Last month, The New York Post published an article titled “Dressing like a lesbian’ is sexy, ‘powerful’ new trend, fashion expert says.” Immediately, my Twitter and Facebook notifications exploded alerting me that I was tagged in my friends’ and social followers’ hot takes on the piece. It has taken me a few weeks to process how I feel about the article, particularly since I wanted to honor the expert’s own real experience with erasure and their personal journey to now feeling more visible.
Let’s start with the expert that the article cites, author Jill Gutowitz. Gutowitz originally shared her struggle with erasure and feeling unseen in a Harper’s Bazaar article in which she states:
“While I feel joyful that lesbian fashion is so beloved today, part of me also feels resentful. Androgynous looks that lesbians were once shamed for, that were once visual identifiers among our own community, are now Urban Outfitters staples. Why should Sarah be celebrated for dressing like Trinity, whereas simply declaring that I liked Dr. Martens in high school drew comments from peers like, “Okay, dike!”
Still, feeling not just accepted but celebrated on a massive scale feels validating and empowering. For me, wearing a formal suit for the first time felt like I was embracing my truest self, one I’ve always been so afraid to fully step into. Not to be so “Dakota Johnson wore a suede jacket and baggy jeans, so I wore a suede jacket and baggy jeans,” but, yeah, I identify with that simp from Mean Girls. Seeing lesbian fashion elevated has emboldened me—whether out of pure joy or pure spite—to become the most lesbian lesbian who has ever lesbianed.”
Mainstream shaming various marginalized communities for how we dress and style ourselves, only to call our culture cool and make money off it after oppressing us is something that I can deeply empathize with as a Black femme. This, here, is the harm of cultural appropriation. For example, Black folks can still be fired or denied employment for wearing traditionally Black hairstyles that society deems “unprofessional” or “unkempt,” while non-Black models on the covers of high fashion magazines and on high fashion runway shows can rock these hair styles and be praised and compensated for being “on trend.”
The larger conversation that the Post and Bizaar articles failed to address, in my opinion, is, “What exactly is queer style?” And, under the queer umbrella, is there such a thing as lesbian style?” Clearly, queer style exists. I mean, if it didn’t, how would dapperQ be celebrating it for over 10 years with our digital magazine, live fashion shows, panels, and forthcoming book?
Queer style is personal, and to me, not about a particular item of clothing or items of clothing. Queer style, like all fashion, is political and politicized. But, what sets queer fashion aside from other aesthetics is that it is intentional in challenging harmful binaries and beauty standards, creating emancipatory potential for people of all genders and sexual orientations to dress in a manner that is the most self-affirming. Queer style is transgressive, transformative, radical. It is about reclaiming, whether that is manifest as queer femmes of all sizes dressing feminine not for the male gaze, but to have bodily autonomy, as well as agency in defining what is beautiful to us, not beautiful according to biased social standards. Or whether it is challenging the idea that there is only one way to dress non-binary. It is about fighting for dresses to be seen as powerful as suits, while also fighting for anyone who wants to wear either a suit or a dress – or both – to do so. It is so expansive that I cannot put into words the immense diversity, multiplicity, and potential it holds. It is not simply skinny cis women, queer or not, wearing suits. The photos in both The New York Post and Harper’s Bazaar articles demonstrate a clear lack of understanding of queering style, as they just portray very hetero-normative, unattainable, colonialist definitions of beauty, a portrayal that is the exact antithesis of queer fashion.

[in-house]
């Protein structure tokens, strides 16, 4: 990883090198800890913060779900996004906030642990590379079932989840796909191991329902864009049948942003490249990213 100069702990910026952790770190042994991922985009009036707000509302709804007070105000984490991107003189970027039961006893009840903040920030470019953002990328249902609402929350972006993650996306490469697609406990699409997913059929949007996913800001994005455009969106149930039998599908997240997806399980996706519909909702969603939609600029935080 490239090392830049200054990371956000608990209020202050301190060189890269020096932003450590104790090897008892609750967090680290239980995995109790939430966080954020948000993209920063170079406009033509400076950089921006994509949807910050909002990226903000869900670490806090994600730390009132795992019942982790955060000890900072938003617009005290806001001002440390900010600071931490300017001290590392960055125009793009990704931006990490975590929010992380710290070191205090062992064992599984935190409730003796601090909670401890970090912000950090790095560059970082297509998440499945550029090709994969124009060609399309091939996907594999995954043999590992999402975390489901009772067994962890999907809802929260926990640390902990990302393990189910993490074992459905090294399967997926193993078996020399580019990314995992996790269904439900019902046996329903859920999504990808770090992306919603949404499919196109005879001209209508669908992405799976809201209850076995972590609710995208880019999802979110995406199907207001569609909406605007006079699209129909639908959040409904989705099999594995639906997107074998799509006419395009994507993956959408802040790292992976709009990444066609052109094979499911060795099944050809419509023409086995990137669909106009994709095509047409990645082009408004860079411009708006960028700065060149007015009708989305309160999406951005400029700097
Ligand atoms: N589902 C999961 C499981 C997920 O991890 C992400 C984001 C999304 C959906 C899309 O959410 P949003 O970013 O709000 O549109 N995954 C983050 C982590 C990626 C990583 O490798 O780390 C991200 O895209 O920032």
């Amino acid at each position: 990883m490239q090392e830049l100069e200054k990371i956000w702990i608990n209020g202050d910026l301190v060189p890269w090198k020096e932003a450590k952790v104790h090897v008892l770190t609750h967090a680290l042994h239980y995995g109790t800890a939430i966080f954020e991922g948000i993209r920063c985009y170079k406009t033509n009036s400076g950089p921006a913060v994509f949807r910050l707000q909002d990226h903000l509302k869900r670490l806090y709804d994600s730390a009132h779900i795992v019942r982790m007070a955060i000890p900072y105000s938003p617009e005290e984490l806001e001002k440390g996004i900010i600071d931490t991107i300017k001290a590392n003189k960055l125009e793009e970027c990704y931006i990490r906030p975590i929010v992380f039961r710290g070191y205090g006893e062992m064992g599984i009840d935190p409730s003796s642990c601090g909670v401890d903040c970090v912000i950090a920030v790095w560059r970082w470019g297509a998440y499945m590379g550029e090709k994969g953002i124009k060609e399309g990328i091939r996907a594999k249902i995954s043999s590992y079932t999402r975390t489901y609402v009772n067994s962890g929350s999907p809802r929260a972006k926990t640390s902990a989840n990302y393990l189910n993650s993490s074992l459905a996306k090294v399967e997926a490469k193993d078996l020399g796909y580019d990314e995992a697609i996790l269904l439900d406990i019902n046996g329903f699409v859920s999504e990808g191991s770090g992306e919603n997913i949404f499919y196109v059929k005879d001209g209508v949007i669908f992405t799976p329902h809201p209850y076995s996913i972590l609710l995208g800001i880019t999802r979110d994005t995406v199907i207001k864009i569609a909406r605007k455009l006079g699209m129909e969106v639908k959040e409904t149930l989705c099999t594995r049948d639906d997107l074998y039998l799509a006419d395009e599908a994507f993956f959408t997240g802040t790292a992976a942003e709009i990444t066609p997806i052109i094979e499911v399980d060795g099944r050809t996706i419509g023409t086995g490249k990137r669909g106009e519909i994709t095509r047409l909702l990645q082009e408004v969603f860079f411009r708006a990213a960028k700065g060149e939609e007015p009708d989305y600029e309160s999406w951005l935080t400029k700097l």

And that’s what missed the mark for me. Within mainstream culture, cis het women wearing suits may be “in” or “out” this season. But, that is not an adequate or accurate portrayal of queer or lesbian fashion. Because queer style is not rooted in what patriarchal, hetero-normative, capitalist visions of style proclaims is “in” or “out.” Queer style is a movement that has come long before us with our elders paving the way, and will continue long after the “dressing like a lesbian’ is sexy, ‘powerful’ new trend” is over according to mainstream fashion outlets. Both articles also failed to address the privileges of not being a target of harassment, not being discriminated against, not being on the receiving side of endless bullying, not being a target of anti-LGBTQ+ violence, and not being the target of anti-LGBTQ legislation when one is cis het dressing in gender fluid fashion as a “trend” as opposed to the real threat LGBTQ+ communities face for simply existing in certain clothing.
Stay tuned for the release of dapperQ’s forthcoming book on queer style published by HarperCollins Designs.